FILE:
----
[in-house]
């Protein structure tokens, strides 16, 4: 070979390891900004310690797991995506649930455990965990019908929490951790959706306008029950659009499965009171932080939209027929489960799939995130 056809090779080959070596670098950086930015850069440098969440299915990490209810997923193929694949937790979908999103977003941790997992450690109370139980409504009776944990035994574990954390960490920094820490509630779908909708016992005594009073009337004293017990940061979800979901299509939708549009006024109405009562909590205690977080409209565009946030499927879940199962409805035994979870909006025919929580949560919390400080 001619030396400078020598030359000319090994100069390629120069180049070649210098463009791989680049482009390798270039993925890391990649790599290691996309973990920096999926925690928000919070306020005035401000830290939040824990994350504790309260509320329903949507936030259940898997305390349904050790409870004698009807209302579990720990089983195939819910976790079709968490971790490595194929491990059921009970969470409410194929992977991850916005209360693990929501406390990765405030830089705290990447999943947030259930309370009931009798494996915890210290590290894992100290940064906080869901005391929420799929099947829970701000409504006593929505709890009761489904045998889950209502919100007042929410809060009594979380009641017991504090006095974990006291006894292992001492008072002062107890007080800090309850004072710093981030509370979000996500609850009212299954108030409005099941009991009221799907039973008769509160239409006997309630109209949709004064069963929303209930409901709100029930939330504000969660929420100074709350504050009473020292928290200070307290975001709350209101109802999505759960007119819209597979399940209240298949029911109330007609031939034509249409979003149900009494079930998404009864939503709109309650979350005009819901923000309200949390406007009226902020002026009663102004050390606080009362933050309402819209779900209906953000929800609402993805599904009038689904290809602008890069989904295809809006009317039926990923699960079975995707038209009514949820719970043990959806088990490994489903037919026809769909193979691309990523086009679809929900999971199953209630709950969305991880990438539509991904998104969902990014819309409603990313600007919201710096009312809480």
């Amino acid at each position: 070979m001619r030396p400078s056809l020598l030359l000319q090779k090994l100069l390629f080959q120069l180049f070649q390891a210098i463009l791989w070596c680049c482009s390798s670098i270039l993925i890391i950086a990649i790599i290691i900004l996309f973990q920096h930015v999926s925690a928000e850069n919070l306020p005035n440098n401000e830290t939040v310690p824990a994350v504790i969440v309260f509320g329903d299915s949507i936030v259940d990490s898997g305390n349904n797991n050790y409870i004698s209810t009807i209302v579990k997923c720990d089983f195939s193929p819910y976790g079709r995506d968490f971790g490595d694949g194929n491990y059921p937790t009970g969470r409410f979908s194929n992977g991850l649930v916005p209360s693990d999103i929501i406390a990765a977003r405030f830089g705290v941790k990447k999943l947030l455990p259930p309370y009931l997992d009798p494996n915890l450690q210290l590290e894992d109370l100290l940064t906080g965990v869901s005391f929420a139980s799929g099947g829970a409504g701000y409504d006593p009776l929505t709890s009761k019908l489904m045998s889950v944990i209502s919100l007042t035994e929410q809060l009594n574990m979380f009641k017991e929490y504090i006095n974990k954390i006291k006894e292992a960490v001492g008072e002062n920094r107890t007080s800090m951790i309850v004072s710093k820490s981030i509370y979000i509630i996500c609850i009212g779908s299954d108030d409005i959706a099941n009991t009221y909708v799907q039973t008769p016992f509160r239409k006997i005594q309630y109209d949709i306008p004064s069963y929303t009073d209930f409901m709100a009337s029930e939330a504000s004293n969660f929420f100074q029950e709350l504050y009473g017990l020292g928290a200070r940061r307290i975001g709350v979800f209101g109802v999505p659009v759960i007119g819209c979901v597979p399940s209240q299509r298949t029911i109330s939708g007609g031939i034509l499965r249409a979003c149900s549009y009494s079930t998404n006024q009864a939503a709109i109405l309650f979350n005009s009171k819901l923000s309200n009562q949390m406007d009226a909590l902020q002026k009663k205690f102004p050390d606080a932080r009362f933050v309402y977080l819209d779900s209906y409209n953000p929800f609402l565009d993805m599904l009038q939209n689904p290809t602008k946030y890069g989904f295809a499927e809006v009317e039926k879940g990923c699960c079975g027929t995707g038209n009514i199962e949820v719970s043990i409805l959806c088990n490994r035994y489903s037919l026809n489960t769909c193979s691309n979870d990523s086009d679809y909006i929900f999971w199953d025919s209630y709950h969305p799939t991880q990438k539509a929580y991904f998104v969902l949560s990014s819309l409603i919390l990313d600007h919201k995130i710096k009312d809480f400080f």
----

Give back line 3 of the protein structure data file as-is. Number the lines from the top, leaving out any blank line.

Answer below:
């Amino acid at each position: 070979m001619r030396p400078s056809l020598l030359l000319q090779k090994l100069l390629f080959q120069l180049f070649q390891a210098i463009l791989w070596c680049c482009s390798s670098i270039l993925i890391i950086a990649i790599i290691i900004l996309f973990q920096h930015v999926s925690a928000e850069n919070l306020p005035n440098n401000e830290t939040v310690p824990a994350v504790i969440v309260f509320g329903d299915s949507i936030v259940d990490s898997g305390n349904n797991n050790y409870i004698s209810t009807i209302v579990k997923c720990d089983f195939s193929p819910y976790g079709r995506d968490f971790g490595d694949g194929n491990y059921p937790t009970g969470r409410f979908s194929n992977g991850l649930v916005p209360s693990d999103i929501i406390a990765a977003r405030f830089g705290v941790k990447k999943l947030l455990p259930p309370y009931l997992d009798p494996n915890l450690q210290l590290e894992d109370l100290l940064t906080g965990v869901s005391f929420a139980s799929g099947g829970a409504g701000y409504d006593p009776l929505t709890s009761k019908l489904m045998s889950v944990i209502s919100l007042t035994e929410q809060l009594n574990m979380f009641k017991e929490y504090i006095n974990k954390i006291k006894e292992a960490v001492g008072e002062n920094r107890t007080s800090m951790i309850v004072s710093k820490s981030i509370y979000i509630i996500c609850i009212g779908s299954d108030d409005i959706a099941n009991t009221y909708v799907q039973t008769p016992f509160r239409k006997i005594q309630y109209d949709i306008p004064s069963y929303t009073d209930f409901m709100a009337s029930e939330a504000s004293n969660f929420f100074q029950e709350l504050y009473g017990l020292g928290a200070r940061r307290i975001g709350v979800f209101g109802v999505p659009v759960i007119g819209c979901v597979p399940s209240q299509r298949t029911i109330s939708g007609g031939i034509l499965r249409a979003c149900s549009y009494s079930t998404n006024q009864a939503a709109i109405l309650f979350n005009s009171k819901l923000s309200n009562q949390m406007d009226a909590l902020q002026k009663k205690f102004p050390d606080a932080r009362f933050v309402y977080l819209d779900s209906y409209n953000p929800f609402l565009d993805m599904l009038q939209n689904p290809t602008k946030y890069g989904f295809a499927e809006v009317e039926k879940g990923c699960c079975g027929t995707g038209n009514i199962e949820v719970s043990i409805l959806c088990n490994r035994y489903s037919l026809n489960t769909c193979s691309n979870d990523s086009d679809y909006i929900f999971w199953d025919s209630y709950h969305p799939t991880q990438k539509a929580y991904f998104v969902l949560s990014s819309l409603i919390l990313d600007h919201k995130i710096k009312d809480f400080f």